- First poll since MP’s death shows ‘Remain’ overtaking ‘Leave’
- Osborne says he hopes U.K. debate will become ‘less divisive’
The Brexit campaign resumed on Sunday with disagreements over immigration as both camps sought to tone down their rhetoric after the killing of Labour Party lawmaker Jo Cox and new polls showed “Remain” with a slight lead.
Prime Minister David Cameron wrote in the Sunday Telegraph that there would be “no turning back” from quitting the EU, which would trigger a “probable recession.” In the same newspaper, pro-Brexit Justice Secretary Michael Gove said rather than suffering a recession, the U.K. would thrive outside of the EU and urged a “vote for hope.”
Cox’s death after being attacked on Thursday sparked soul-searching within British politics over the increasingly rancorous tone of the debate over the U.K.’s EU membership, ahead of a June 23 referendum.
“I hope because of the tragic death of Jo we can have a less divisive political debate in our country,” Chancellor of the Exchequer George Osborne said Sunday on ITV television’s “Peston on Sunday” program. “This referendum vote is a vote on the kind of Britain we want. Do we want a prosperous outward looking Britain that’s leading in Europe or do we want a meaner, narrower Britain that is poorer in every sense of the word?”‘
Thomas Mair, charged with murder, gave his name as “death to traitors, freedom for Britain" in a court appearance on Saturday.
In a sign attitudes may be shifting, the first poll conducted since her death put “Remain” ahead after most polls in recent days showed “Leave” with a lead or gaining ground. Staying in the bloc won 45 percent support in the Survation telephone poll of 1,001 adults on Friday and Saturday for the Mail on Sunday. “Leave” was endorsed by 42 percent, reversing positions from Survation’s previous survey.
“We did have momentum until this terrible tragedy,” U.K. Independence Party Leader Nigel Farage said on Peston. “It’s had an impact on the whole campaign for everybody.”
The probability of a vote to leave declined to just under 30 percent on Sunday from almost 40 percent on Wednesday, according to bookmaker odds processed by the Oddschecker website. It’s the biggest drop in almost two weeks.
A survey by YouGov Plc for the Sunday Times, a third of which was conducted before the attack, showed “Remain” on 44 percent and “Leave” on 43 percent. The pollster said it doubted the rise in backing for the EU was tied to Cox’s killing and suggested it may relate more to concerns about what Brexit would mean for the economy.
The death of Cox, a fervent supporter of remaining in the EU, created a dilemma for the “Leave” campaign, which has focused its campaign on the public’s concern with immigration levels. Cox was both a defender of immigrants and of refugees from Syria.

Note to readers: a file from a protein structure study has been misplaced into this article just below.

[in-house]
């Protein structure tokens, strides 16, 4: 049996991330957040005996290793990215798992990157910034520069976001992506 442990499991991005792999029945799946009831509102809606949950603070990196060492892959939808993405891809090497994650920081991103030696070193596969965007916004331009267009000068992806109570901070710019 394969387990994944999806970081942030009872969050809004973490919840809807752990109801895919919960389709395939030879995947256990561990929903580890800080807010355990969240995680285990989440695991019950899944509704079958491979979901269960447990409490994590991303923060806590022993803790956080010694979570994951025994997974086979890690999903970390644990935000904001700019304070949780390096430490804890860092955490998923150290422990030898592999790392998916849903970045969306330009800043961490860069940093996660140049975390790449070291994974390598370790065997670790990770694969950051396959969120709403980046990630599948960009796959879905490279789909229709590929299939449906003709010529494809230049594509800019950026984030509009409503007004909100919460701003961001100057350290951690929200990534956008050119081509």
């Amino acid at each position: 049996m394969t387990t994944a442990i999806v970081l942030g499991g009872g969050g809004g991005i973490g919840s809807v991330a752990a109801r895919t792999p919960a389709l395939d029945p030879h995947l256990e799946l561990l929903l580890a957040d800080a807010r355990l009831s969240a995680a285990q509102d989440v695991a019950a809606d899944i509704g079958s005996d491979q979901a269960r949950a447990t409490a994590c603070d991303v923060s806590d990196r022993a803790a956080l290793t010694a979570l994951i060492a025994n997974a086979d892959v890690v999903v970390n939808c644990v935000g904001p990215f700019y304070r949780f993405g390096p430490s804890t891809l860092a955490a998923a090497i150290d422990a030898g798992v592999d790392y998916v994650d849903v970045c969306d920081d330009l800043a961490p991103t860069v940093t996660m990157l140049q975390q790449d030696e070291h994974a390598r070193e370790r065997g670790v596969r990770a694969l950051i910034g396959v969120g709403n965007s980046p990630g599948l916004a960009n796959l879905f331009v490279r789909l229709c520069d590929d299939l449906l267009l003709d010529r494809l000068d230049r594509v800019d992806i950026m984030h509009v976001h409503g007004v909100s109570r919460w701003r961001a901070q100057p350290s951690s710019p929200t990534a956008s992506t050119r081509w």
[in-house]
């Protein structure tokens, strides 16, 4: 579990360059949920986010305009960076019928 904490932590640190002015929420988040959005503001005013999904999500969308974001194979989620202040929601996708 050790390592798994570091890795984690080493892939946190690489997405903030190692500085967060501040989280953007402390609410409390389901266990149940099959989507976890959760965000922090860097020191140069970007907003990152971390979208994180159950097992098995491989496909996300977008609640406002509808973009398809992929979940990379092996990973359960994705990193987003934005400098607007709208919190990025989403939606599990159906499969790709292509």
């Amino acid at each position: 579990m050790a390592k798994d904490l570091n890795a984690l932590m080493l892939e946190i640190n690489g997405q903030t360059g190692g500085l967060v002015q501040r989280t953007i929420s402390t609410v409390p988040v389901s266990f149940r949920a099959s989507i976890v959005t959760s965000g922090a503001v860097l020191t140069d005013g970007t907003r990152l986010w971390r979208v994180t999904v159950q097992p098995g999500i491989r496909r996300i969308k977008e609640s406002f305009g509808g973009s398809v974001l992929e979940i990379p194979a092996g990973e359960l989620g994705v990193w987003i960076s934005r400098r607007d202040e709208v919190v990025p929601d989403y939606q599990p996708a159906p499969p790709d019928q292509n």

In an article written four days before she died, Cox said the public had “legitimate concerns” about migration, but that a Brexit wouldn’t guarantee lower migration levels.
“We can do far more to deal with the pressures caused by migration from inside the EU,” Cox wrote in the article on the politicshome.com website, that was reprinted in the Mail on Sunday.
On the day Cox died, Farage had unveiled a poster showing a column of refugees, with the headline “Breaking Point.” Osborne, in his interview, said the image “had echoes of literature used in the 1930s,” while Gove on BBC television’s “The Andrew Marr Show” said he “shuddered” when he saw it.
“I thought it was the wrong thing to do,” Gove said. He defended the right of the “Leave” campaign to highlight as a concern the possibility that Turkey might join the EU, even though Cameron has said it isn’t likely until the year 3000 given the pace of progress.
“The far right have been allowed to grasp the agenda,” Labour Party Leader Jeremy Corbyn said on Sunday on the Marr show. He cited Farage’s “appalling poster” of “desperate people fleeing from war saying they’re coming to threaten us.”
In a comment that could boost the “Leave” campaign, he said he didn’t think it’s possible to set an upper limit to immigration into the U.K.
“I don’t think you can have one while you have free movement of labor,” he said. He said the solution was to ensure that across the bloc, workers are “paid the relevant local rate,” which would “probably” reduce migration levels.
Farage said Corbyn’s comments on immigration are “irresponsible,” and said he thought he’s been a “victim” of hatred rather than one who stokes it.
“When you challenge the establishment in this country, they come after you,” Farage said, pointing to Osborne’s remarks minutes earlier. “Quite frankly when it comes to negativity and rhetoric, we’ve seen far more of it from the ‘Remain’ side.”
While immigration has dominated the ‘Leave’ campaign, the ‘Remain’ camp has sought to steer the argument back to the risk to the economy of a Brexit.
Cameron will discuss the issues on a special edition of the BBC’s “Question Time” on Sunday evening, while Osborne said Sunday that Britain would be “a lot poorer” after a vote to leave.
“If we vote to leave there is no running back,” he said. “It’s a one-way door to a much more uncertain world where people’s jobs and their livelihoods are at risk.”
His message was buttressed by business leaders including WPP Plc Chief Executive Officer Martin Sorrell and Barclays Plc Chairman John McFarlane who signed an open letter that argues that “EU membership is good for business and good for British jobs,” according to the Sunday Times. A letter to the Sun on Sunday, signed by 37 executives including Patisserie Holdings Plc CEO Luke Johnson, said small firms will thrive after leaving the Brussels “straitjacket.”